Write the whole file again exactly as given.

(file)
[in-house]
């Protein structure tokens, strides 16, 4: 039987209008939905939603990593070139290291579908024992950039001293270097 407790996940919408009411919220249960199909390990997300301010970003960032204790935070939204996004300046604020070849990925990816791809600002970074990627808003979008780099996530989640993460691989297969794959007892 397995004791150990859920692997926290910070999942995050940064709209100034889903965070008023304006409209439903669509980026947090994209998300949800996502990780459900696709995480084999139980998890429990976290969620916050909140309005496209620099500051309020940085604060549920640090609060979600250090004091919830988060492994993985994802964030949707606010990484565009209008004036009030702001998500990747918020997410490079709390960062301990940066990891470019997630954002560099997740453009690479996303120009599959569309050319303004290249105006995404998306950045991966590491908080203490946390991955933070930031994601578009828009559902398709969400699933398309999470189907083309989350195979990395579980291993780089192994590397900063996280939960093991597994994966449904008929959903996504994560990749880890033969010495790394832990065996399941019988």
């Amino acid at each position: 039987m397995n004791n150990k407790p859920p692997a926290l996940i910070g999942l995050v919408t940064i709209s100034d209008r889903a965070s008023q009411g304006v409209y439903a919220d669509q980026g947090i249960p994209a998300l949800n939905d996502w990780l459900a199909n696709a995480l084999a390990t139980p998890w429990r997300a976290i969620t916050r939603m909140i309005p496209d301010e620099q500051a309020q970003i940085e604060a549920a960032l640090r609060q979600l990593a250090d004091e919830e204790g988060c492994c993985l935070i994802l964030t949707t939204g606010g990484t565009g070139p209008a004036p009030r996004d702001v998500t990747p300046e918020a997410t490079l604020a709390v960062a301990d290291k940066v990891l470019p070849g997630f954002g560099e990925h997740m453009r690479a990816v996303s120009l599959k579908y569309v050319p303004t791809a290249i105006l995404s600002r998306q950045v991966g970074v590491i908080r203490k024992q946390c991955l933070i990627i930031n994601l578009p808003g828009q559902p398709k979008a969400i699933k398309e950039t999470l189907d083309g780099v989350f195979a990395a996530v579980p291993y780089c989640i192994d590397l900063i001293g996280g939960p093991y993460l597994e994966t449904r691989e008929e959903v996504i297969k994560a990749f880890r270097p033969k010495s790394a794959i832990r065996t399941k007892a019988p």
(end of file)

[in-house]
């Protein structure tokens, strides 16, 4: 039987209008939905939603990593070139290291579908024992950039001293270097 407790996940919408009411919220249960199909390990997300301010970003960032204790935070939204996004300046604020070849990925990816791809600002970074990627808003979008780099996530989640993460691989297969794959007892 397995004791150990859920692997926290910070999942995050940064709209100034889903965070008023304006409209439903669509980026947090994209998300949800996502990780459900696709995480084999139980998890429990976290969620916050909140309005496209620099500051309020940085604060549920640090609060979600250090004091919830988060492994993985994802964030949707606010990484565009209008004036009030702001998500990747918020997410490079709390960062301990940066990891470019997630954002560099997740453009690479996303120009599959569309050319303004290249105006995404998306950045991966590491908080203490946390991955933070930031994601578009828009559902398709969400699933398309999470189907083309989350195979990395579980291993780089192994590397900063996280939960093991597994994966449904008929959903996504994560990749880890033969010495790394832990065996399941019988």
């Amino acid at each position: 039987m397995n004791n150990k407790p859920p692997a926290l996940i910070g999942l995050v919408t940064i709209s100034d209008r889903a965070s008023q009411g304006v409209y439903a919220d669509q980026g947090i249960p994209a998300l949800n939905d996502w990780l459900a199909n696709a995480l084999a390990t139980p998890w429990r997300a976290i969620t916050r939603m909140i309005p496209d301010e620099q500051a309020q970003i940085e604060a549920a960032l640090r609060q979600l990593a250090d004091e919830e204790g988060c492994c993985l935070i994802l964030t949707t939204g606010g990484t565009g070139p209008a004036p009030r996004d702001v998500t990747p300046e918020a997410t490079l604020a709390v960062a301990d290291k940066v990891l470019p070849g997630f954002g560099e990925h997740m453009r690479a990816v996303s120009l599959k579908y569309v050319p303004t791809a290249i105006l995404s600002r998306q950045v991966g970074v590491i908080r203490k024992q946390c991955l933070i990627i930031n994601l578009p808003g828009q559902p398709k979008a969400i699933k398309e950039t999470l189907d083309g780099v989350f195979a990395a996530v579980p291993y780089c989640i192994d590397l900063i001293g996280g939960p093991y993460l597994e994966t449904r691989e008929e959903v996504i297969k994560a990749f880890r270097p033969k010495s790394a794959i832990r065996t399941k007892a019988p």